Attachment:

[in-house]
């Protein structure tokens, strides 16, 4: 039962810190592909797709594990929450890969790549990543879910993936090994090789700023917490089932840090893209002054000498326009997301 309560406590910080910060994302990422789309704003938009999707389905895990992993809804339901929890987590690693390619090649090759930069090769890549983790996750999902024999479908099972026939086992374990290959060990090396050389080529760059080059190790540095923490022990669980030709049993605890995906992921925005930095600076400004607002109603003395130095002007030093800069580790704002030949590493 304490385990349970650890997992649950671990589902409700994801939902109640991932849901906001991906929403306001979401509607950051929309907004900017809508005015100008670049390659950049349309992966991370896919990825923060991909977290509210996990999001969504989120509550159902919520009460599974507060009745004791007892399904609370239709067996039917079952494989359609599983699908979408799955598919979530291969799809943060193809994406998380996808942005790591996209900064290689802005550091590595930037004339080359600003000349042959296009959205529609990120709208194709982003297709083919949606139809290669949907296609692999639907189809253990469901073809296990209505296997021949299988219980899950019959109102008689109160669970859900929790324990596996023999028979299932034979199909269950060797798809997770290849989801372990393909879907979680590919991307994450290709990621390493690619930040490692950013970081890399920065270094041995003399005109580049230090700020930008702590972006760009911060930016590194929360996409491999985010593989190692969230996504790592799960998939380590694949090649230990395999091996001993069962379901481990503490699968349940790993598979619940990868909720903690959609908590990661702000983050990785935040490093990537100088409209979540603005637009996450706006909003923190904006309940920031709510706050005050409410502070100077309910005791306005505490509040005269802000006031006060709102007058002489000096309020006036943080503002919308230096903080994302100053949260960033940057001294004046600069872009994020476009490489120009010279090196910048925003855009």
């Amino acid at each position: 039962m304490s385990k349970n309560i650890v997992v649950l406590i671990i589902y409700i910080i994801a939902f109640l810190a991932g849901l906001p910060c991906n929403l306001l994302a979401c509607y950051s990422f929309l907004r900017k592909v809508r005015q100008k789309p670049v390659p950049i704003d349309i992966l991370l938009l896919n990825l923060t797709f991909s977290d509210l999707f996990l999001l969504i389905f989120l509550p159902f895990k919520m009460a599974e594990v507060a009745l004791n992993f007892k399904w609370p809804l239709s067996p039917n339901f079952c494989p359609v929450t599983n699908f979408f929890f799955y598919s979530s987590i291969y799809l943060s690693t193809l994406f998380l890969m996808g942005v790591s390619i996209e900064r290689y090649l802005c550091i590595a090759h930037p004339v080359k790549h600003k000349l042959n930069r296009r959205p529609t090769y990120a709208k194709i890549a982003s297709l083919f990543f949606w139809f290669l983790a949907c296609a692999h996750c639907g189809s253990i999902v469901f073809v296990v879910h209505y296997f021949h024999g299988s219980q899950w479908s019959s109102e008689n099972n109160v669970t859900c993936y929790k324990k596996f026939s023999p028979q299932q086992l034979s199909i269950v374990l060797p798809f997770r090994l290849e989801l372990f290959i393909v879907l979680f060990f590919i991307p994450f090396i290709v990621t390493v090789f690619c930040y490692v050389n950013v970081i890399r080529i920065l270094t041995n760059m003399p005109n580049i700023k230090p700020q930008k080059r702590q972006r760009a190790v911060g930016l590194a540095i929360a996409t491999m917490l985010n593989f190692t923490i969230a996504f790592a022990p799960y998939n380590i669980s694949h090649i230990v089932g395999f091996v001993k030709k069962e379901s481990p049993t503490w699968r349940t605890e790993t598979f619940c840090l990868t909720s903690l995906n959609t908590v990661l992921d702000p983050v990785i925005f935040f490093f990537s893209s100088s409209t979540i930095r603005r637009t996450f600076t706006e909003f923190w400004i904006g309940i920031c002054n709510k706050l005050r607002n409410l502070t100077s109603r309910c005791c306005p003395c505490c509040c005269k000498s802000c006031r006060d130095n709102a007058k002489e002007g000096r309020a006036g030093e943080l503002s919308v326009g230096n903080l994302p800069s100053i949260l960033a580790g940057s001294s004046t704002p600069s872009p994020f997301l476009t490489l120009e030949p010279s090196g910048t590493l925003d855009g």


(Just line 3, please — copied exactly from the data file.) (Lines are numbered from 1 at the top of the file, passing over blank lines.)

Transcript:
């Amino acid at each position: 039962m304490s385990k349970n309560i650890v997992v649950l406590i671990i589902y409700i910080i994801a939902f109640l810190a991932g849901l906001p910060c991906n929403l306001l994302a979401c509607y950051s990422f929309l907004r900017k592909v809508r005015q100008k789309p670049v390659p950049i704003d349309i992966l991370l938009l896919n990825l923060t797709f991909s977290d509210l999707f996990l999001l969504i389905f989120l509550p159902f895990k919520m009460a599974e594990v507060a009745l004791n992993f007892k399904w609370p809804l239709s067996p039917n339901f079952c494989p359609v929450t599983n699908f979408f929890f799955y598919s979530s987590i291969y799809l943060s690693t193809l994406f998380l890969m996808g942005v790591s390619i996209e900064r290689y090649l802005c550091i590595a090759h930037p004339v080359k790549h600003k000349l042959n930069r296009r959205p529609t090769y990120a709208k194709i890549a982003s297709l083919f990543f949606w139809f290669l983790a949907c296609a692999h996750c639907g189809s253990i999902v469901f073809v296990v879910h209505y296997f021949h024999g299988s219980q899950w479908s019959s109102e008689n099972n109160v669970t859900c993936y929790k324990k596996f026939s023999p028979q299932q086992l034979s199909i269950v374990l060797p798809f997770r090994l290849e989801l372990f290959i393909v879907l979680f060990f590919i991307p994450f090396i290709v990621t390493v090789f690619c930040y490692v050389n950013v970081i890399r080529i920065l270094t041995n760059m003399p005109n580049i700023k230090p700020q930008k080059r702590q972006r760009a190790v911060g930016l590194a540095i929360a996409t491999m917490l985010n593989f190692t923490i969230a996504f790592a022990p799960y998939n380590i669980s694949h090649i230990v089932g395999f091996v001993k030709k069962e379901s481990p049993t503490w699968r349940t605890e790993t598979f619940c840090l990868t909720s903690l995906n959609t908590v990661l992921d702000p983050v990785i925005f935040f490093f990537s893209s100088s409209t979540i930095r603005r637009t996450f600076t706006e909003f923190w400004i904006g309940i920031c002054n709510k706050l005050r607002n409410l502070t100077s109603r309910c005791c306005p003395c505490c509040c005269k000498s802000c006031r006060d130095n709102a007058k002489e002007g000096r309020a006036g030093e943080l503002s919308v326009g230096n903080l994302p800069s100053i949260l960033a580790g940057s001294s004046t704002p600069s872009p994020f997301l476009t490489l120009e030949p010279s090196g910048t590493l925003d855009g």